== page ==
The album’s haunting final moment — the title track — lurches forward at a near stand-still march, as Sky gloomily staggers her way through. “You said I don’t care what I’m thinking about, but I’m thinking of you right now,” she mumbles on the deeply depressing track that could only ever make sense in headphones after midnight. “Night time is my time,” her voice eerily drones in the background as the volume grows increasingly louder and dissonant. “I’m going faster and faster,” she moans over and over. “Faster and faster.” And then, silence.

Most of the album, however, is less obtuse: “I write pop songs, that’s just what I know how to do well, I guess,” she told Billboard this year. And it’s true: Sky’s penchant for pop hooks is alive in well, albeit buried under layers of distorted production. “Heavy Metal Heart” — another album highlight — sounds like a proper pop radio smash tightly bound in razor blades and scrap metal. “I can feel the pulse of heavy metal heart / You make my heavy metal heart beat, beat,” Sky swoons above fiery guitar licks and pounding drums.

“24 Hours,” however, is the album’s true standout “POP” record. Like a sadder, somber take on “Teenage Dream,” Sky gets utterly lost in her significant other across a dreamy, New Wave-inspired soundscape — with an expiration date: “I wish these 24 hours would never end / Oh in these 24 hours, wish the clock had no hands!” It’s deeply romantic and hugely hook-heavy, even if there’s an underlying sadness about the production.

“Love In Stereo,” too, is a pop-friendly, repeat-heavy standout laced with ’80’s synthesizers that plays somewhat like a grown-up nod to her major label debut “One.” — and, oddly, an arena-sized version of Cyndi Lauper‘s “Time After Time.” It’s also the closest she comes to drifting back into the dance world.

The album’s lead single, “You’re Not The One,” doesn’t arrive until halfway into the album — and it remains a highlight. The hook-heavy slice of fuzz rock is a clear standout from the record (and the year, actually), complimented by those yelping hooks, jagged guitars and an effortlessly cool sheen.

There’s plenty of seemingly autobiographical anger throughout: “Nobody Asked Me (If I Was Okay)” — about as blunt a title as they come! — sees Sky’s frustrations channelled into one major rock anthem: “Shakin’ your head while I try to explain, you say you don’t want to hear me complain / Just tryna get my point across, you don’t seem to care if I’m feeling lost,” she bitterly bites before that yelping, fists-aloft chorus: “Nobody asked if I was okay / No, no, no, no, no!” It’s a fairly universal theme song for the under-appreciated — whether for a break-up playlist or a conference call with clueless record label execs.

“Ain’t Your Right” plays like a cynical break-up-and-make-up anthem: “It ain’t your right, but that’s okay / I’ll let you slide you this one time,” she warns above a razor-sharp guitar lick and fiery drums. Her dubiousness is palpable. “You want to sleep it over,” she sings, “we’ll see about that won’t we?” Gulp!

“I Blame Myself,” on the other hand, sees Sky stepping back for a moment for something more vulnerable. Drifting along on a delicate ’80’s synths and a slight shiver of R&B (the only time the record vaguely crosses into the “Everything Is Embarrassing” arena), it’s one of the album’s most poignant moments: “How could you know what it feels like to be outside yourself? / You think you know me so well,” she urgently yelps across the bouncing chorus, effectively lashing out against the world’s perception of Sky. But, as you might gather from the title, she takes full ownership: “I want you to realize I blame myself for my reputation.”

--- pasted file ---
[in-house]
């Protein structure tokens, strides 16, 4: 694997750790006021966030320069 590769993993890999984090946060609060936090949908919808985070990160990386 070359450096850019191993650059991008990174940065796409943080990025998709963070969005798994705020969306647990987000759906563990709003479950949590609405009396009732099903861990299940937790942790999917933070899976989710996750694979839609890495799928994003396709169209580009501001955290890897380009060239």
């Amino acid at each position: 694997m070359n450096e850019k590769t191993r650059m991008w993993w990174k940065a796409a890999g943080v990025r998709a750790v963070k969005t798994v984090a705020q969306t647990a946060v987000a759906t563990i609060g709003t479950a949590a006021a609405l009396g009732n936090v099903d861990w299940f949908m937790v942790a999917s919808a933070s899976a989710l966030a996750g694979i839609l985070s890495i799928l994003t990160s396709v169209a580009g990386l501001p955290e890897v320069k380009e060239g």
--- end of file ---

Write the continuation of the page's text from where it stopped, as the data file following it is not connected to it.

And then there’s “I Will,” which pounds along with the fiery, bad girl energy of Sky’s earlier demos (a la “Femme Fatale”). “I kiss like I lie, you wait for a sign / It’s what you, what you want from me,” she tempts, seducing and slicing her prey to pieces all at the same time. “Try and teach me a lesson / I’ll keep, I’ll keep you guessing.”

Well, that’s for damn sure.

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Night Time is a perfect debut. Why not? What does it lack? Radio hits? Maybe, but that’s fine. Artistic ambitiousness is better than pandering to a frothier, friendlier sound simply because she “should.”

That’s not to say it’s an immediately accessible record, because it’s not. At all. It’s largely moody, snarling and abrasive — not entirely unlike the persona she projects in all of those too-cool-for-school high fashion photographs — and for the unfamiliar listener, there’s certainly no welcoming entry point.

But this is an album that plays like an actual album. Apart from that of her sister in dark-pop, Charli XCX‘s True Romance, there hasn’t been nearly as interesting of a listen released this year. It’s full of earworm pop melodies, unfamiliar sounds and honest lyricism that reflects Sky’s rocky road to her release — scorned by former flames, shady record labels, anonymous Internet haters and everything in between. The music is so defiantly different in a world dominated by EDM and #SomethingMoreUrban beats, there’s almost something heroic about releasing a rock-infused pop record in 2013.

In a year when pop music’s biggest superstars dared to do nothing very different at all — when big budget records began to feel more like mediocre single collections than cohesive statements and pop stars concentrated more on marketing than making music worth talking about — Night Time, My Time is the defiant middle finger in the air from an underdog that breaks all the rules in all the right ways.

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Night Time, My Time was released on October 29. (iTunes)